Basic child security: traffic light coalition agrees on disputed topic

Basic child security: traffic light coalition agrees on disputed topic

Once again, a night round in the Chancellery had to be used to clear up a contentious issue in the traffic light coalition: a compromise has apparently been found when it comes to basic child security. Details are to be announced in the morning.

Shortly before their cabinet meeting at Meseberg Castle, the traffic light government agreed on the controversial issue of basic child security. The German press agency learned this during the night in Berlin from three sources in the traffic light coalition. Details are said to be presented today.

From Green circles it said: “Tonight the agreement was reached on basic child security. Federal Minister Lisa Paus can count it as a success that she managed to set the course for the project.” The agreement was preceded by months of dogged fundamental discussions, especially between the Greens and the FDP in the traffic light of Chancellor Olaf Scholz (SPD).

On Sunday evening, Scholz, Paus and Finance Minister Christian Lindner (FDP) met for talks in the Chancellery. Around midnight it became known that the basic child security system had gotten together. Lindner had previously said in the ZDF “summer interview” that he expected a quick agreement on key points. After that, associations and states would be involved, and only then would there be a finished draft law that would go to the Bundestag.

“Get more children out of poverty”

In their coalition agreement, the SPD, the Greens and the FDP agreed to introduce basic child security. Previous benefits such as child benefit, benefits from the citizen benefit for children or the child allowance are to be bundled in it. With more transparency and with the help of a central platform, many families are to be reached who, due to ignorance or bureaucratic hurdles, have not been able to access the funds to which they are entitled. “We want to get more children out of poverty and are focusing in particular on digitization,” says the coalition agreement.

However, a permanent dispute had developed between the Greens and the FDP about how much money the state should now spend on basic child security and whether benefits should be increased or not. The responsible family minister, Paus, had initially estimated 12 billion euros per year, she later spoke of up to 7 billion euros. Finance Minister Lindner named a sum of initially only 2 billion euros as a “note item”. It was initially unclear what amount the coalition had agreed on in the talks.

Scholz wants more unity

Even before the summer break, the coalition partners had repeatedly argued, particularly violently about the so-called heating law. This Tuesday, Scholz and the ministers will meet at Schloss Meseberg near Berlin for their fifth cabinet retreat. At the weekend, the chancellor tried to bring more unity to the traffic light government. When asked whether mutual legal blockades would continue, he told Mediengruppe Bayern: “I can only warn against that.” He also said: “We should focus more on highlighting the successes of the government’s activities and having the necessary discussions about our projects internally.”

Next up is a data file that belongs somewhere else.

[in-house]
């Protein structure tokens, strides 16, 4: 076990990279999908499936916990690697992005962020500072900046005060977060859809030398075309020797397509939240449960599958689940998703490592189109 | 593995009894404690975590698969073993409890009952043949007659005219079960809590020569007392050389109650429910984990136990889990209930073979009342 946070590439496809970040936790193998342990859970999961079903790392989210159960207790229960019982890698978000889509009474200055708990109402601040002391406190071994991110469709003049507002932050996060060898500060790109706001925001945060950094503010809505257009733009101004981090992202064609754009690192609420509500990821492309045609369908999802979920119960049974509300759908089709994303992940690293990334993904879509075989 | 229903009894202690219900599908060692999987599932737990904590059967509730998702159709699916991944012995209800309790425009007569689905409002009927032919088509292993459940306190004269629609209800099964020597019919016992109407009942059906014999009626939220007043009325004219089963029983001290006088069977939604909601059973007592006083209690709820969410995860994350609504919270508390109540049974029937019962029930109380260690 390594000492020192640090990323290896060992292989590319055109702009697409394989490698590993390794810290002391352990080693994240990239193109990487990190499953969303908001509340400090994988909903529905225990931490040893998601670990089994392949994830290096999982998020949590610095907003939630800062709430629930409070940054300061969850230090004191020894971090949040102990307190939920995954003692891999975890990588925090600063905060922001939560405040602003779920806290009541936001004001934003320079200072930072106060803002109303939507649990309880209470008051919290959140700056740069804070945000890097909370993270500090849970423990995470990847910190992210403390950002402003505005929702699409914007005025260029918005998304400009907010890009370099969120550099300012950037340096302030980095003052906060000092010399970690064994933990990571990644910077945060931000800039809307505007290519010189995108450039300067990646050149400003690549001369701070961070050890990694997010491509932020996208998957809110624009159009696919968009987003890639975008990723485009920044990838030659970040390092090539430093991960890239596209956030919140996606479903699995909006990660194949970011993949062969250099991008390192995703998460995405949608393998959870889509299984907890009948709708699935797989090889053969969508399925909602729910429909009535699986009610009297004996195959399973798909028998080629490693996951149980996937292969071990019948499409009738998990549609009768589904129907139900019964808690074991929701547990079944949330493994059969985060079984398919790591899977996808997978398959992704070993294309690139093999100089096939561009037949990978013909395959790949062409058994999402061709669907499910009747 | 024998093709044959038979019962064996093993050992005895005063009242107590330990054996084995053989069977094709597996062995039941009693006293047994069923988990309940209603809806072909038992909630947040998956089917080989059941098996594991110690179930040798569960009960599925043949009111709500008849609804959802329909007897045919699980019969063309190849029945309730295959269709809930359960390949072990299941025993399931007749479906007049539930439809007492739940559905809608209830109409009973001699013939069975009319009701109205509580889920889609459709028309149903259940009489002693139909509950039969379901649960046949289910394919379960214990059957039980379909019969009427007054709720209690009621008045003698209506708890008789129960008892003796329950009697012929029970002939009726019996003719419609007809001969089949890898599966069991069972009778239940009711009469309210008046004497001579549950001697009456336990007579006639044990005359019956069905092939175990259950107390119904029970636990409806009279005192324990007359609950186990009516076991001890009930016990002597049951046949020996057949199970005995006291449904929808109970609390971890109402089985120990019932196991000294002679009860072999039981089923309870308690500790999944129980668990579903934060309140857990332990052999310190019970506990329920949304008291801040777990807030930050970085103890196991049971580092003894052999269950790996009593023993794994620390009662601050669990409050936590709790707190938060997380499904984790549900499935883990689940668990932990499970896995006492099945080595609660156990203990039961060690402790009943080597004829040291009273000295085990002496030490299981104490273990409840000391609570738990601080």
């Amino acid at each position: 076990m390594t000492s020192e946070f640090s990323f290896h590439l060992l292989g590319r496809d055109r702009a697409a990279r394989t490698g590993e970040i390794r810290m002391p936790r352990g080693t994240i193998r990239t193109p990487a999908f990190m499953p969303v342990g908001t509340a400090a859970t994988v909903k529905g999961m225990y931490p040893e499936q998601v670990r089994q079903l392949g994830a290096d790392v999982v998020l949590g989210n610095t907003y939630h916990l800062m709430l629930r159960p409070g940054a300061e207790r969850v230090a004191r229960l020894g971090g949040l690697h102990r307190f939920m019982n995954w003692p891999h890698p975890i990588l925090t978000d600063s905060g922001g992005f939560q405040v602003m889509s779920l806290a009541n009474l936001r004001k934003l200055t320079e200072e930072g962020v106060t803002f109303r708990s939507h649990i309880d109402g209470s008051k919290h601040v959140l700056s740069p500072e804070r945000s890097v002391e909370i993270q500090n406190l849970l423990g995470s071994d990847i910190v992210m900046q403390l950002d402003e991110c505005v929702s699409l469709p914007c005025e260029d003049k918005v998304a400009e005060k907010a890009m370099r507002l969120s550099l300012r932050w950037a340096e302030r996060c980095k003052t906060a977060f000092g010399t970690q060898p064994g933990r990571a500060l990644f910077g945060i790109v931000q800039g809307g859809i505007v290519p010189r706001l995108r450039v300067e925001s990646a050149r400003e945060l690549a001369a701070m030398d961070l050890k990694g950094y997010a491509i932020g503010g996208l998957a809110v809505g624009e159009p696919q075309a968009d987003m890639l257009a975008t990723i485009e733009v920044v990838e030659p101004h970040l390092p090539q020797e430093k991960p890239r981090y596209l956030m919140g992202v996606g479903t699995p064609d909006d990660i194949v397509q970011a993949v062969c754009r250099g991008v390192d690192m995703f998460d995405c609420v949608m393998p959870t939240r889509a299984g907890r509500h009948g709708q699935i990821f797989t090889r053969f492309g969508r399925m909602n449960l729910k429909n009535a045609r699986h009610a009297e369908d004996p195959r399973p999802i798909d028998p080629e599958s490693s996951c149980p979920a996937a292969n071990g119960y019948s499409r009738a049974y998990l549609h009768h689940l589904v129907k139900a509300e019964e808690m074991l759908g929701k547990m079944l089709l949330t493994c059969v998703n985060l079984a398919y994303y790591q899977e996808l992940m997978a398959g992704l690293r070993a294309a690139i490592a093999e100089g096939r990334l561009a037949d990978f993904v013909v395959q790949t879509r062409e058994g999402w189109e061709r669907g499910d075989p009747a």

First of all, the SPD parliamentary group is meeting today and tomorrow in Wiesbaden – the parliamentary group of the Greens is meeting in Berlin at the same time. The SPD parliamentary group is primarily concerned with a state-subsidized industrial electricity price. The members of the parliamentary group, which also includes Scholz, want to decide on a concrete concept. The leadership of the parliamentary group proposes a price of five cents per kilowatt hour, limited to at least five years, for companies that are particularly hard hit by high energy costs.

New potential for conflict

Scholz has so far expressed skepticism about state aid. He now has to show his colors in the exam. The topic harbors new potential for conflict for the traffic light. The FDP rejects the subsidy, the Greens are in favor. Another proposed resolution for the SPD retreat deals with the subject of housing. There is talk of a “nationwide rent freeze”. Specifically, it is required that rents in tense residential areas should not increase by more than six percent in three years and also not exceed the local comparative rent.

In view of rising rents, Green Party leader Katharina Dröge is calling for the reforms announced in the coalition agreement with the SPD and FDP to be speeded up. “The extension of the rental price brake, the significant reduction in the cap limit and the clear regulation of index rents are urgently needed,” Dröge told the newspapers of the Funke media group. Rents have risen enormously and are increasingly pushing people on low and middle incomes to their breaking point. “Nevertheless, we have been waiting for the implementation of the coalition agreement on affordable rents for 1.5 years.”

Bushman against restriction on index rents

In the coalition agreement, the traffic light parties had agreed to extend the rental price brake until 2029 and to lower the cap on rent increases to eleven percent in three years. There is currently a limit for rent increases of 20 percent in three years. In areas with a tight housing market, it is 15 percent. Plans to limit index rents are not mentioned in the coalition agreement. Indexed leases allow landlords to increase rents annually as consumer prices rise.

The Federal Minister of Justice Marco Buschmann (FDP), who is responsible for the topic, has so far spoken out against a restriction on index rents. The subject also finds approval in the SPD.

Source: Stern

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